PORTLAND — Steve Kerr never averaged more than nine points per game in a 15-year NBA career.

His career statistics added up to 6.0 points, 1.8 assists and 1.2 rebounds per game.

Yet the 6-foot-3 guard found contributing roles on six different teams by setting the NBA record for career three-point percentage at 45.4, a mark that still stands 16 years after he retired. He twice led the league in three-point percentage by shooting better than 50 percent from beyond the arc.

Kerr won five NBA championships as a player, including one in 1997 with the Chicago Bulls when Michael Jordan passed to him for the title-clinching shot in Game 6 against Utah.

Kerr’s playing career gives meaning to the message he sends now as coach of the Golden State Warriors when young players are frustrated by inconsistent playing time.

“I tell these guys, because I lived it, they have to stay ready, stay in shape, and stay prepared,” Kerr said. “It is such a long season that inevitably when I call their number at some point, their whole job is to be prepared and ready to roll.”

The latest player to get that message is Jordan Bell, the former Oregon star whose playing time and stat lines have dropped during his second season with the Warriors.

“Just got to stay ready,” Bell said. “It sucks, but you really can’t be anything about it. I have to keep working, worry about getting better as an individual player and pay attention to detail.”

Bell, who was picked in the second round of the 2017 NBA Draft by Chicago and sold to the Warriors, averaged 4.6 points and 3.6 rebounds as a rookie. He scored 5.8 points while playing an average of 13.5 minutes during Golden State’s four-game sweep of Cleveland in the NBA Finals.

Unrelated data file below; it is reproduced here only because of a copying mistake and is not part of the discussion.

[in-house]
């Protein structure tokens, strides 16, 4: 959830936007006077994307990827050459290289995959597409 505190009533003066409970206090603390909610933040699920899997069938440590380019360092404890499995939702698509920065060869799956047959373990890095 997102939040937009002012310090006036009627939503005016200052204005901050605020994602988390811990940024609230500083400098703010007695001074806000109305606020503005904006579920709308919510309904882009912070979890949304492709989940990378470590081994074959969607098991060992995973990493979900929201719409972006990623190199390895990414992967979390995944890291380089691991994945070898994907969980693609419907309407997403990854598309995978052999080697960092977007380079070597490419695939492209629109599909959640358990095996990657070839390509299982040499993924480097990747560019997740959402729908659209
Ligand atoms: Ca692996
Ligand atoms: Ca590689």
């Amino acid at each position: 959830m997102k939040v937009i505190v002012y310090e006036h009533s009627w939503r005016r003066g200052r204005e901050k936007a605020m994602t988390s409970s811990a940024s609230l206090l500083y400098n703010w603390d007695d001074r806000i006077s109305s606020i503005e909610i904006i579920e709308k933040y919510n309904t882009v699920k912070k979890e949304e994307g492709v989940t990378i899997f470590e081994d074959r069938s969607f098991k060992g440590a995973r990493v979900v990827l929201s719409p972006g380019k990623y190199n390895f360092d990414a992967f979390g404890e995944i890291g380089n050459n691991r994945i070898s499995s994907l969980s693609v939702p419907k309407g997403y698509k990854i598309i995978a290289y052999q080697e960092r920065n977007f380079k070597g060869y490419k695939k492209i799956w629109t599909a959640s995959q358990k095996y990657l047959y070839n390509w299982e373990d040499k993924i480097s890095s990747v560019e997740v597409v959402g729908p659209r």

The Warriors appeared to open up playing time for the 6-foot-9, 224-pound Bell in the offseason after JaVale McGee signed with the Lakers, Zaza Pachulia signed with the Pistons and David West retired. When Damian Jones suffered a potentially season-ending pectoral injury last month, Bell appeared to have a spot in the rotation, at least until DeMarcus Cousins is cleared to return from injury in the next month or so.

However, when Bell played seven minutes in a 115-105 win at Portland on Saturday, it marked the sixth straight game he played nine minutes or less and the fifth time he went scoreless during that stretch.

“Jordan has not been in the loop lately,” Kerr said before the game against the Blazers. “Basically we are playing him at the five, we tried to play him at the four early in the season and decided that wasn’t the best way to go. He’s playing the five but he’s undersized so in certain matchups it is hard to get him on the floor.”

Kevon Looney, a fourth-year pro out of UCLA, beat out Bell for the starting spot at center while Jonas Jerebko has been playing about 20 minutes per game. Bell is on the court for an average of 11.6 minutes.

“It is not ideal, but something you have to deal with,” Bell said. “You have got to pay your dues. At the beginning of the season (Kerr) said he saw me playing the four and now the five, so I don’t know. It is pretty up in the air, based on matchups I guess. In college, people were bigger than me, but obviously they were not as good as people in the NBA. They know how to take advantage of people who are undersized so I have to get better at defending on the block.”